Monday, January 19, 2009
This morning we all went to church…. This concept did come as a bit of a shock to some in the team…. But I think all of the team were stunned by many aspects of the service. This church was the evangelical church that was established by Watoto founder – Pastor Gary Skinner. They have 5 churches in Kamapa, the main one is the central church, followed by North, South, East & West.
We went to the main central church…. Wow… what an event. When we arrived, the crowds were queuing to get into the church (when was the last time you saw people queuing for church)…. While we were waiting we met a few other international Watoto teams…. I spoke the Canadians (who were suffering under the heat of Africa) and also a team from Melbourne.
Now what sets us apart is that we are probably the only non church team that Watoto have had… Everybody asks us what church we are with, and they look a bit puzzled when we say we are not from a church but a company. I think our poor guide Yosam is struggling with this a bit.
Once we got inside, this was more like a rock concert…. The choir was perhaps 40 or 50 people, two drummers, guitarists, keyboards, and 3 or 4 lead singers all up on stage. It was definitely rocking and the congregation were getting down big time. They did some baptisms while the music was playing and people were getting dunked clothes and all in a big pool at the back of the stage.
This whole service was a very slick production… of course HRX were considered VIPs because of our Watoto build, so we had front row seats and were called out by the Pastor.
All I can say about the church service was…. “Interesting”….. “Very Interesting”.
Lunch with the kids
In the afternoon we went to the other Watoto village near Kampala called Suvi. There we were split into two groups and had a traditional African lunch prepared by the two families. The children were very shy during the lunch time and it was very difficult to get any conversation going, however once lunch was over then it was playtime and it was an entirely different situation.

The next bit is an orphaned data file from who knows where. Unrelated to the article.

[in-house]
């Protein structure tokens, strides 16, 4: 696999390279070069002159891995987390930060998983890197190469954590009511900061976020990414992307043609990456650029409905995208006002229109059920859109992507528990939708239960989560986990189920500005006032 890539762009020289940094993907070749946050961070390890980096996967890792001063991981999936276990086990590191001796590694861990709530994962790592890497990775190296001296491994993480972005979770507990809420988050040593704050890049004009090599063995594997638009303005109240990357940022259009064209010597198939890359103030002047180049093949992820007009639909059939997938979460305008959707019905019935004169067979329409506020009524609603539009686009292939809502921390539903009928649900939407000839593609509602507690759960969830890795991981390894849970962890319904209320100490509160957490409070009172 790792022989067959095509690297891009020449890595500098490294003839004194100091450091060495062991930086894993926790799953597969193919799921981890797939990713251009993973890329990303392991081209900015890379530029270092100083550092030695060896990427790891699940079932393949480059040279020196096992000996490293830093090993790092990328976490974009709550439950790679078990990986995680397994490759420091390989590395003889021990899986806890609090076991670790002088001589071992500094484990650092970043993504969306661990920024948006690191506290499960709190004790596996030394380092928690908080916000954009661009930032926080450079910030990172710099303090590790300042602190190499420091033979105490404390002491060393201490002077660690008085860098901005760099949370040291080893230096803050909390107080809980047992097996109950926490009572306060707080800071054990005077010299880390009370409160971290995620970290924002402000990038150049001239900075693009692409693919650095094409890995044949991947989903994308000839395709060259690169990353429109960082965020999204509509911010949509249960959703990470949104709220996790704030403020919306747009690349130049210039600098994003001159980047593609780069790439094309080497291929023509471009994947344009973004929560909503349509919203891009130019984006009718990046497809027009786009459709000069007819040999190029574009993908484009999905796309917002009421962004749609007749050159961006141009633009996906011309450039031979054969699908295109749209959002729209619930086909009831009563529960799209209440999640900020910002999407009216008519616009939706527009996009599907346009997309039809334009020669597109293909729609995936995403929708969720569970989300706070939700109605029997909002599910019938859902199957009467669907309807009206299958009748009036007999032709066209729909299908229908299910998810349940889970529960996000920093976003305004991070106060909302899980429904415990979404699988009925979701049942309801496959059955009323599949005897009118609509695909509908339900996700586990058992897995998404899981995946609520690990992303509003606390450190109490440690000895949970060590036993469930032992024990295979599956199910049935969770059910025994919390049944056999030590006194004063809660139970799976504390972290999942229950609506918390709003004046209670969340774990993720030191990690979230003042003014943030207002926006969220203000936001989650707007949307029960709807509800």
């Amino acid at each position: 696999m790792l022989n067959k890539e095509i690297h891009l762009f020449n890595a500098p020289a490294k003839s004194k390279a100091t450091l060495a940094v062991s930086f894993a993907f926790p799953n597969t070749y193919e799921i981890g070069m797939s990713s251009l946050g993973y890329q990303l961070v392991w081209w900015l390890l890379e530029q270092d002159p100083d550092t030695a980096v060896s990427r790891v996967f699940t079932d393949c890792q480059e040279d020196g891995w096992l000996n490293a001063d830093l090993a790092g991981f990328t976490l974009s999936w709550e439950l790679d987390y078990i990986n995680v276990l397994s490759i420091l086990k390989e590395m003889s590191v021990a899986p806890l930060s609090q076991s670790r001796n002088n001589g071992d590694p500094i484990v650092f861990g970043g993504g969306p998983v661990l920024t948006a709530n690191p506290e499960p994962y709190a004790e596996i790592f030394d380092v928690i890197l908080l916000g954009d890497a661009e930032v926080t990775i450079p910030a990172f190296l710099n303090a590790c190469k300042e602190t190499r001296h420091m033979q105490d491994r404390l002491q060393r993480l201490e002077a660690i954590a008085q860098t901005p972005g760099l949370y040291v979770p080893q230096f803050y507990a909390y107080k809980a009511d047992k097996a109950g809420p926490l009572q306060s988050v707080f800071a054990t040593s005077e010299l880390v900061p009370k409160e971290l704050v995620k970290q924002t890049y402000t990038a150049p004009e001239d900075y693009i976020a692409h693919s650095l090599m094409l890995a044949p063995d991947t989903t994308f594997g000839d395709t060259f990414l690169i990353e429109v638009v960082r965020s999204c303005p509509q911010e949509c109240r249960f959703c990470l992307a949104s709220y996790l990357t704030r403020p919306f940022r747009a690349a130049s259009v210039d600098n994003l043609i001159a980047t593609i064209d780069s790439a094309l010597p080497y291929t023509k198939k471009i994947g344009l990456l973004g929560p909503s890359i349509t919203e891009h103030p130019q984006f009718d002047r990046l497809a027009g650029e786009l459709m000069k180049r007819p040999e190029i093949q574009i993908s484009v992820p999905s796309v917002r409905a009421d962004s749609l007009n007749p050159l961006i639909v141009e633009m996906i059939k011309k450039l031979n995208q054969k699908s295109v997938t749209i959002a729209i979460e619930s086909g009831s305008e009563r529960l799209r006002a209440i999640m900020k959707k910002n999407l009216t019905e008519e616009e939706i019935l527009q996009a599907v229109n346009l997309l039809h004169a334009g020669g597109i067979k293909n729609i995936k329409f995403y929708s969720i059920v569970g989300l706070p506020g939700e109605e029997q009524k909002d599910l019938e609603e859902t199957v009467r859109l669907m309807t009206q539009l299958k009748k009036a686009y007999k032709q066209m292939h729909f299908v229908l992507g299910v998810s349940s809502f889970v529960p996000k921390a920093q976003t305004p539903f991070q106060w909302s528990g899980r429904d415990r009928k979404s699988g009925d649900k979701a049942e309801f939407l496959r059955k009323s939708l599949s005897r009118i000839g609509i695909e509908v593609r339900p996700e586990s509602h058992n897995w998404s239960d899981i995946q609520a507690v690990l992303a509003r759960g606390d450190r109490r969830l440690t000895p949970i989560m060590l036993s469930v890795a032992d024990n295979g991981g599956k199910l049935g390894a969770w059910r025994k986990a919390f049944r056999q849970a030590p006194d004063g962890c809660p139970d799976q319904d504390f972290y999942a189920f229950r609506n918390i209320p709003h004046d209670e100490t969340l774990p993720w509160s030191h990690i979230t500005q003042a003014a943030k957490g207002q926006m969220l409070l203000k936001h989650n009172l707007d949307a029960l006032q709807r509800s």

We bought some small gifts for the kids (soccer balls, badminton sets, skipping ropes) and the kids loved them. It didn’t take long before a football game got going and lots of the local kids jumped in.
The shy behaviour that we saw at lunch vanished completely and the kids were totally at ease with us and enjoyed playing with the strangers. They took control of our cameras and had a great time taking hundreds of photos of their brothers and sisters and some of the kids formed real attachments to individuals. Stephen, Chris and George became human climbing gyms, and I don’t think I saw them without one, two or three kids hanging off them.
It is absolutely incredible how quickly you start building bonds with these gorgeous little kids. Our guide Yosam had to drag us away from the kids, and even as we were walking to the van, the kids were holding fast on our hands.
Tomorrow we are back on the building site for final day of construction and the dedication ceremony.
Sunday, January 18, 2009
Firstly thank you so much to everyone who contributed money to the project. You always have some reservation about whether your charity donations get to the source and whether they are well spent. I can tell you your money has gone to building the classrooms and the organisation is well run. They are secondary school classrooms (as the earlier Watoto children get older) and are also really important for the children in the community that live nearby. These 4 classrooms mean there are secondary school age children who can now attend a good quality high school – an opportunity they did not have before you donated.
The HRX team here are great! – Stephen, Lauren, Georg, Chris, Anna & Brent (sometimes but not always). They have been very committed to the project and have worked hard. I thank them and their families (who have supported them coming).
Watoto villages are like a private oasis in the middle of chaos – security at the gate, beautiful green lawns, great houses, a good school and medical facilities. It is inspiring to see what has been achieved and in particular meet the children and see how they really live. We had lunch in the home with some Watoto ‘families’ today and I spent time talking to Grace the house mother finding out about each of ‘her’ 8 children. Each story is heartbreaking and many unimaginable but she spoke so lovingly about all of her children regardless of their history, difficulties, whether they are HIV +, etc... – like a true mother. The system of house mothers with 8 orphans works. While it seems only fair that the most vulnerable, disadvantaged HIV orphans in the country go to Watoto, it is important to realise that the ‘average’ child in Uganda has a life that is far removed from life at a Watoto village.